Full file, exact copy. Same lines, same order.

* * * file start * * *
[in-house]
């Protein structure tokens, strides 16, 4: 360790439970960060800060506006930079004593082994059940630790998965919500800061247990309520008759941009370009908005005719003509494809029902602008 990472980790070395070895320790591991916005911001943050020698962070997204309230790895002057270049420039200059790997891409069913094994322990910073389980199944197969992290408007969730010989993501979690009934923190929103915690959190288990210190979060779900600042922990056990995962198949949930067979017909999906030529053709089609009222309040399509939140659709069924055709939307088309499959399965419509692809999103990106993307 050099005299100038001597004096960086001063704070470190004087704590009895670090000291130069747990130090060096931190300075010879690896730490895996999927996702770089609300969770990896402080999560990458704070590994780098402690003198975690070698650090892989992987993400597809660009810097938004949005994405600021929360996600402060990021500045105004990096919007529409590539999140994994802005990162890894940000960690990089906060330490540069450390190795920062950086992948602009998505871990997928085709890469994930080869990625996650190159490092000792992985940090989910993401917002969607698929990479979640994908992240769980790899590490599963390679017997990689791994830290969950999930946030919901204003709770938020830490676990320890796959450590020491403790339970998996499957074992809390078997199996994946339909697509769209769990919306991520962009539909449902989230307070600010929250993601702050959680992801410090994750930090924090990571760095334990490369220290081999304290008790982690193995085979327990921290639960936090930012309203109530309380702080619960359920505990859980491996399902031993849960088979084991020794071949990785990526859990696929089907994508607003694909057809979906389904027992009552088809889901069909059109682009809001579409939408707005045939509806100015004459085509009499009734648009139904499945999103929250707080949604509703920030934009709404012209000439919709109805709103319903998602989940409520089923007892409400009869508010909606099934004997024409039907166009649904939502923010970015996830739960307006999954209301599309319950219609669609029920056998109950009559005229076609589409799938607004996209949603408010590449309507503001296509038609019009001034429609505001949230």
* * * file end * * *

[in-house]
């Protein structure tokens, strides 16, 4: 360790439970960060800060506006930079004593082994059940630790998965919500800061247990309520008759941009370009908005005719003509494809029902602008 990472980790070395070895320790591991916005911001943050020698962070997204309230790895002057270049420039200059790997891409069913094994322990910073389980199944197969992290408007969730010989993501979690009934923190929103915690959190288990210190979060779900600042922990056990995962198949949930067979017909999906030529053709089609009222309040399509939140659709069924055709939307088309499959399965419509692809999103990106993307 050099005299100038001597004096960086001063704070470190004087704590009895670090000291130069747990130090060096931190300075010879690896730490895996999927996702770089609300969770990896402080999560990458704070590994780098402690003198975690070698650090892989992987993400597809660009810097938004949005994405600021929360996600402060990021500045105004990096919007529409590539999140994994802005990162890894940000960690990089906060330490540069450390190795920062950086992948602009998505871990997928085709890469994930080869990625996650190159490092000792992985940090989910993401917002969607698929990479979640994908992240769980790899590490599963390679017997990689791994830290969950999930946030919901204003709770938020830490676990320890796959450590020491403790339970998996499957074992809390078997199996994946339909697509769209769990919306991520962009539909449902989230307070600010929250993601702050959680992801410090994750930090924090990571760095334990490369220290081999304290008790982690193995085979327990921290639960936090930012309203109530309380702080619960359920505990859980491996399902031993849960088979084991020794071949990785990526859990696929089907994508607003694909057809979906389904027992009552088809889901069909059109682009809001579409939408707005045939509806100015004459085509009499009734648009139904499945999103929250707080949604509703920030934009709404012209000439919709109805709103319903998602989940409520089923007892409400009869508010909606099934004997024409039907166009649904939502923010970015996830739960307006999954209301599309319950219609669609029920056998109950009559005229076609589409799938607004996209949603408010590449309507503001296509038609019009001034429609505001949230």